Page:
From Belligerency to Crippleness – the Debasement of Male Body

In a fanatically economic and competitive society the body must be at work around the clock. The constant mobilization of energies produces a kind of paralysis of the erotic body… The perception of the other’s body is increasingly sterile.
Franco Berardi, “Felix Quattari (Thought, Friendship, and Visionary Cartography)”, 2001, p. 28.

Arno Braker was a leading figure among the Nazi sculptors. He was a trumpeter of righteous belligerency and “noble” wars of conquest. But sometimes the propagandist doesn’t murder the artist in the same person – it subdues, represses and partially suffocates artistic talent without completely destroying the ability to notice reality and provide its genuine characterizations. Sometimes beneath the marches of propaganda messages and even against the conscious will of the propagandist himself we can discern some truth about human condition. Talent works like the Freudian unconscious – like a submarine can lie low hiding on the bottom of the sea, like an insect under menace pretends it is already dead, talent pretends it is deaf, mute and not breathing, but unexpectedly it can start to whisper the truth in a seemingly impossible circumstances. That is the situation with Arno Braker.

In Nazi art female nudes still correspond to the canon of the ancient sculptures, while the males have lost the harmony of body and soul, of vitality and the social context of living. They stopped to be beautiful, now it is their militancy and power what has come to be defined as beauty. The metallic and the wooden severity and ferocity of the faces, boastful muscles and psychological armor that transformed the human being into a weapon, are robbing all the energy from body. Militarism takes everything and throws the body into exhaustion and depression. Systematic exaltation of belligerency (Fuehrer’s commands for more wars) brings chronic libidinous exhaustion and deficit in the very ability to love.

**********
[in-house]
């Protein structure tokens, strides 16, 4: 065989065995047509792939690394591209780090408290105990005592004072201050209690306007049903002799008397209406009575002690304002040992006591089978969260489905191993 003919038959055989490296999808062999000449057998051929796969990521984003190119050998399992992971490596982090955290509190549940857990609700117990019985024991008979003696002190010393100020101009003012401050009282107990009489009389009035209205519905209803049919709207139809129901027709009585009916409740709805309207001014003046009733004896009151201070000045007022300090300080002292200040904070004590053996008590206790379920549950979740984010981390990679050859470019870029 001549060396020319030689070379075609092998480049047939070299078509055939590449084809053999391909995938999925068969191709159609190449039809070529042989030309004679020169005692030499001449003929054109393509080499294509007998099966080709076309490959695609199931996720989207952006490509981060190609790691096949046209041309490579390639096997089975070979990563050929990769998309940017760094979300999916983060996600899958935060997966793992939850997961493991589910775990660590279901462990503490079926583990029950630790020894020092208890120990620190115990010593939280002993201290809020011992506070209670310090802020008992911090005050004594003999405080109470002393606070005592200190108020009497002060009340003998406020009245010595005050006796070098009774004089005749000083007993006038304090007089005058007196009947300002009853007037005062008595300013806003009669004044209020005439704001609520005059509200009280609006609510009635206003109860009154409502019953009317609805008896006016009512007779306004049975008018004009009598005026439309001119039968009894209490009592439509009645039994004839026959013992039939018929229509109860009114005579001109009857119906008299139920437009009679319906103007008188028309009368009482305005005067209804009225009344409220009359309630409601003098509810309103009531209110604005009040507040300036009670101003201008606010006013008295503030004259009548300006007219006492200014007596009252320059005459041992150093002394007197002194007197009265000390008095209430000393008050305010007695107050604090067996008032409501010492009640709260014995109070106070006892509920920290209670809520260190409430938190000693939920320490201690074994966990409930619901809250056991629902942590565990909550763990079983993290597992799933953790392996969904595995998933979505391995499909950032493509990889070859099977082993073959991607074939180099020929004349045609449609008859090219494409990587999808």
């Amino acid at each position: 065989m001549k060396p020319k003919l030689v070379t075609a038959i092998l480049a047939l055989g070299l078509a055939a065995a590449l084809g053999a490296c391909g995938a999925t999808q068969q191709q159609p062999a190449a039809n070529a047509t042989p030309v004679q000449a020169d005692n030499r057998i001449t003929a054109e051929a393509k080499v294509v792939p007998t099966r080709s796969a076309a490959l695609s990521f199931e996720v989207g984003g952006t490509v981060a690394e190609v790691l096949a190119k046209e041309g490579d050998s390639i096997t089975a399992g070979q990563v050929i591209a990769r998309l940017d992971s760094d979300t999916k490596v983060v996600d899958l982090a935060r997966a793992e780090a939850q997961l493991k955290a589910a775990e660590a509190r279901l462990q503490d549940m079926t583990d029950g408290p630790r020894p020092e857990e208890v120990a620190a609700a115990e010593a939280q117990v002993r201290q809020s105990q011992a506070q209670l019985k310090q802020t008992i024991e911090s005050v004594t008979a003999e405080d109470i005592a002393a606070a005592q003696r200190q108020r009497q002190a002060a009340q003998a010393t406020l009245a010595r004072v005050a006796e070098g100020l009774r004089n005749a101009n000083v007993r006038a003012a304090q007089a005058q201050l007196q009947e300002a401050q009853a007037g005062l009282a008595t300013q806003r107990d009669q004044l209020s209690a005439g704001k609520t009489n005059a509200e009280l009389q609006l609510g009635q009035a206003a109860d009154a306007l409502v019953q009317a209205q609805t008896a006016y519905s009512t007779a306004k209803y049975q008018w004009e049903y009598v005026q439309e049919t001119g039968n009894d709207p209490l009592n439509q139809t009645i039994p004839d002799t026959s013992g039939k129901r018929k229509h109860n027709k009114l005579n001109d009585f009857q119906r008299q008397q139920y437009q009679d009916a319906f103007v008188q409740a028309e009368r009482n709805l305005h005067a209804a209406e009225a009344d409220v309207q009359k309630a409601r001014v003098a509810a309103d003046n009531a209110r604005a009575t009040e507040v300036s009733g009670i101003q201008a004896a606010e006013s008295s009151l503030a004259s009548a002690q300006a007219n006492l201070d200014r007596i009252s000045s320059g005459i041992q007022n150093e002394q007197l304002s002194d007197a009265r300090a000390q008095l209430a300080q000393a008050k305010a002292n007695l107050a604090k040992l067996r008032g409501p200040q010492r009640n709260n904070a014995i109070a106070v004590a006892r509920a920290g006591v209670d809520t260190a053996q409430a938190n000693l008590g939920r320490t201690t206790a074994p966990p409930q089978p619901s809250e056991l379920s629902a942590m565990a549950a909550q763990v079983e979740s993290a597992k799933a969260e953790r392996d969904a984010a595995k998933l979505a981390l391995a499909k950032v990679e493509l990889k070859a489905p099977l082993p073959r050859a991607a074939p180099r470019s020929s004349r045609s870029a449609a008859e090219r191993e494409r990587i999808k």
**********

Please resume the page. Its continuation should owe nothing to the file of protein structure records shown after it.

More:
Braker’s sculptures of belligerently glorious Aryan men show bodies with contracted genitals – militancy is inseparable from the unconscious and semi-conscious fear which is the other side of orientation on violence and globalist conquests. Aryan males lose not only the ability for tenderness; they lose the relaxation of body as a prerequisite for a generous genital embrace.

We can characterize this Braker’s sculpture as a representation of a propagandist with a blind face, enlarged hands and contracted genitals.

Look at this solemn carrier of pompous militancy with his shrunken reproductive organs.

Fear inseparable from fighting to death makes the face like a propaganda poster and makes the organs of love deteriorate.

Look at this Fighter the Terrible – the more cartoonish is the expression of fierce hate toward the enemies and the more enlarged are the fighter’s hands with a weapon – the smaller his organs of tenderness.

Arno Braker – “Torso of Apollo” (1943)

Braker was producing statues of haughty and ferocious Arian soldiers until 1943 when the German advancement into the world started to melt like the icebergs from the global warming. About the time when he made his “Torso of Apollo” even he was able to understand the impossibility of following the jingoistic ideology of conquering the world. His talent is awakened with his despair when he got that the world is not conquerable because is not for conquering, that the cost of the global war is too high, first of all, for the German race, and that the inhumanity of the endless military expansion is too extreme for the human soul to bear. Mutilated Apollo of the human race is a premonition of the future for those who are still prone to rely on wars for achieving their goals. Look how Braker makes Apollo’s opened-cut throat a mute scream of appeal which comes too late. It is with this sculpture that Braker became a serious artist. Here the truth about body/soul murder as inseparable from militarism becomes a central topic of his inspiration impregnated with paroxysmal grief.

Marino Marini – “The Boxer” (1934)

In this sculpture, Marini (who to his honor never was a sculptor of fascist cause) broadens the topic of mutilation of human body to cover not only its destruction by wars and psychological militancy but the inhumanity of the so called peaceful times which demand from people to be ready to buy their success and fame in an extremely competitive professional sports by the destruction of their own humanity, their bodies and souls. Marini depicts a professional boxer as a person with a crippled body and soul. Today, in the times when Ultimate Fight for adults and children alike is flowering and brings in millions of dollars in profit, Marini’s statement about the condition of human beings in sports and in sport spectatorship is especially relevant. The popularity of Ultimate Fight today in nominally democratic countries is an indicator of fascization of the human sensibility in the beginning of 21st century.